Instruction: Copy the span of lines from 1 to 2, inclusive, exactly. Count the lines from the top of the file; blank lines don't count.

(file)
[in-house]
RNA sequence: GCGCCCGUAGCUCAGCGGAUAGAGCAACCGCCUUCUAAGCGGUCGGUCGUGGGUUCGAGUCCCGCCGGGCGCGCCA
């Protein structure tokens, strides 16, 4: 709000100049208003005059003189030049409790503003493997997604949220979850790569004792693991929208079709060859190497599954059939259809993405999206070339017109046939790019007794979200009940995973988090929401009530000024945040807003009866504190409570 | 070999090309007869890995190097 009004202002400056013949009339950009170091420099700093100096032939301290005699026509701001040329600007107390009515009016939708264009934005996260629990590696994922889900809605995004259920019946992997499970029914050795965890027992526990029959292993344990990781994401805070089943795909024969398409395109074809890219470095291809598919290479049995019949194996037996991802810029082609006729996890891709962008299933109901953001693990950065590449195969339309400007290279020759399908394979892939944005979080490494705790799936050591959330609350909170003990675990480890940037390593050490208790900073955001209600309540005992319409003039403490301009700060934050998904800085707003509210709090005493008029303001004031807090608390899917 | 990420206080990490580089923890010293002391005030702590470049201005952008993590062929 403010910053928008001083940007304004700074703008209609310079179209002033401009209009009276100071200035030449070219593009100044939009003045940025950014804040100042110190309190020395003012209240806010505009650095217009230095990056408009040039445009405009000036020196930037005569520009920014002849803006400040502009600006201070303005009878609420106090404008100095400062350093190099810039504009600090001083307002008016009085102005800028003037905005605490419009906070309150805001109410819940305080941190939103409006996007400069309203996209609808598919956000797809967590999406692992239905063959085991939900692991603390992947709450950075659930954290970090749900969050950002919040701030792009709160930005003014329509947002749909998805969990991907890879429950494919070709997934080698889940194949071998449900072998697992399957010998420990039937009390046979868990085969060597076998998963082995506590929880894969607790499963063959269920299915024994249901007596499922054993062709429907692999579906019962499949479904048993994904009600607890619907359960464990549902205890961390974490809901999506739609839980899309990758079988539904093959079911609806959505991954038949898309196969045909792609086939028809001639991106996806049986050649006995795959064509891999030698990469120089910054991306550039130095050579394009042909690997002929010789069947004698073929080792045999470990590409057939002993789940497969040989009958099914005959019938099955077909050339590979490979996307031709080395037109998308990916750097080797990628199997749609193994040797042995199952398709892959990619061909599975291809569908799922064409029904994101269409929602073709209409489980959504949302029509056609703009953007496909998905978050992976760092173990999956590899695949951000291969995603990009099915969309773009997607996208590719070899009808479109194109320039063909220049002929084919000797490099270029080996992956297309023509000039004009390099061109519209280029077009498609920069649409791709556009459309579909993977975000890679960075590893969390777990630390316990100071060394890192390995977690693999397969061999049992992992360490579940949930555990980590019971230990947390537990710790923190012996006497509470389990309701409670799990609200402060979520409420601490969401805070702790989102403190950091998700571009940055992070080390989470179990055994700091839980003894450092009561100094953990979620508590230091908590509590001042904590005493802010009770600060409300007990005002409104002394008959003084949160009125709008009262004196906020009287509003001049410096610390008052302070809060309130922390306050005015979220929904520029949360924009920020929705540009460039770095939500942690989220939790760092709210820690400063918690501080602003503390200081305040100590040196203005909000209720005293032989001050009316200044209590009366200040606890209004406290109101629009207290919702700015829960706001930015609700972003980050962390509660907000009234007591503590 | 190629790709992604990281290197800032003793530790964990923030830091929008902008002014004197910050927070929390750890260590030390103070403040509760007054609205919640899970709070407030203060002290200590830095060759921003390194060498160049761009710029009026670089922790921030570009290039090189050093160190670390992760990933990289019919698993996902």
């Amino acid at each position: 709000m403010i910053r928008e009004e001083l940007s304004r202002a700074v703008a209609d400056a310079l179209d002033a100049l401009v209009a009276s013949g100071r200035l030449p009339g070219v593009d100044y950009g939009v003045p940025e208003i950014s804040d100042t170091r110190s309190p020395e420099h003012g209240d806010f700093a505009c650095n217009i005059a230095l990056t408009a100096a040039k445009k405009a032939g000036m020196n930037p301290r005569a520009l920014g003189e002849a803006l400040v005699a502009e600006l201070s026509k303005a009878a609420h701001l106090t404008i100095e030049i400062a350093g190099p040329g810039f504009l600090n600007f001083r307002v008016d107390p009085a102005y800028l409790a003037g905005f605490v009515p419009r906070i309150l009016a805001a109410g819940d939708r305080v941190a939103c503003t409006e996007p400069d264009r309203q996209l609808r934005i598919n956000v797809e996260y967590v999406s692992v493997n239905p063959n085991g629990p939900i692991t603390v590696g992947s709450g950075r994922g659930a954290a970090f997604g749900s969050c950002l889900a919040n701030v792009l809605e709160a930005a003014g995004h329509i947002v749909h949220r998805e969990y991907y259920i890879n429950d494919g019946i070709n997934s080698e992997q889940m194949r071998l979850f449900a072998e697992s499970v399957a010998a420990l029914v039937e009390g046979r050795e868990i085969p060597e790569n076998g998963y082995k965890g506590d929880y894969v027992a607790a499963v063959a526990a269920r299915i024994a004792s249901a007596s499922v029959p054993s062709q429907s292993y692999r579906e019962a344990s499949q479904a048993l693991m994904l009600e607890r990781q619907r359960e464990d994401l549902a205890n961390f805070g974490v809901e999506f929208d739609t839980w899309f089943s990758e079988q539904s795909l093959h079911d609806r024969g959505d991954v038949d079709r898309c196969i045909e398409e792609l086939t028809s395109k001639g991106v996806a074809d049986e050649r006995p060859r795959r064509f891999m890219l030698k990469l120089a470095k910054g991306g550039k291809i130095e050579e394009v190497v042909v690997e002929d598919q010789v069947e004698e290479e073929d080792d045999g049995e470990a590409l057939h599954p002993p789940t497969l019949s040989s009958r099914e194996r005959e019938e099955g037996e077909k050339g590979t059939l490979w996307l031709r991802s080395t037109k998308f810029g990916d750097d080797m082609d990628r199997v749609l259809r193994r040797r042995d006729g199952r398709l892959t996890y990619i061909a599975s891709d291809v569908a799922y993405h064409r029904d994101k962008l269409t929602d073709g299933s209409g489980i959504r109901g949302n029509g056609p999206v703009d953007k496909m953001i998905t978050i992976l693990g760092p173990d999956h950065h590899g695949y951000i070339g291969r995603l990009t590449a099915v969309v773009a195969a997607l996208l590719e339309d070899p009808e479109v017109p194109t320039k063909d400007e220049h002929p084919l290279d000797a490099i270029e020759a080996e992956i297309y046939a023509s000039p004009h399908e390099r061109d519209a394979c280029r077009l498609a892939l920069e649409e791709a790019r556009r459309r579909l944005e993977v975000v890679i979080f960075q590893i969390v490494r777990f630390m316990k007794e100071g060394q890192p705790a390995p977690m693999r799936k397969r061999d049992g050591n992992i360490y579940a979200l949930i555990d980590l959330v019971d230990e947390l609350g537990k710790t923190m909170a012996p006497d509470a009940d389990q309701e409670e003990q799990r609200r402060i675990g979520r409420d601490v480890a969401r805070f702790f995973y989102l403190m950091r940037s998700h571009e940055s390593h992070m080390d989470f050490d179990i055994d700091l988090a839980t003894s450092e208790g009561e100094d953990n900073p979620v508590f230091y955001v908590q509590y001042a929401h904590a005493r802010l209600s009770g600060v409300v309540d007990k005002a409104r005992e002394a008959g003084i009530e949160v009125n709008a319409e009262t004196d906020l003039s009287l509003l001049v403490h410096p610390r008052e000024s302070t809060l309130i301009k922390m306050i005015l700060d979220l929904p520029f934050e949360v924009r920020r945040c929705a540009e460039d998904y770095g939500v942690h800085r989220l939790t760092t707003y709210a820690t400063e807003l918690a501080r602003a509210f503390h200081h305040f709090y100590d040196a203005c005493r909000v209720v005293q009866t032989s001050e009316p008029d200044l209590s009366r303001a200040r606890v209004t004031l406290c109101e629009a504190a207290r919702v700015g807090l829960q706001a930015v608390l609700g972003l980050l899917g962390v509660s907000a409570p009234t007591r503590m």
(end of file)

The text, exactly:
[in-house]
RNA sequence: GCGCCCGUAGCUCAGCGGAUAGAGCAACCGCCUUCUAAGCGGUCGGUCGUGGGUUCGAGUCCCGCCGGGCGCGCCA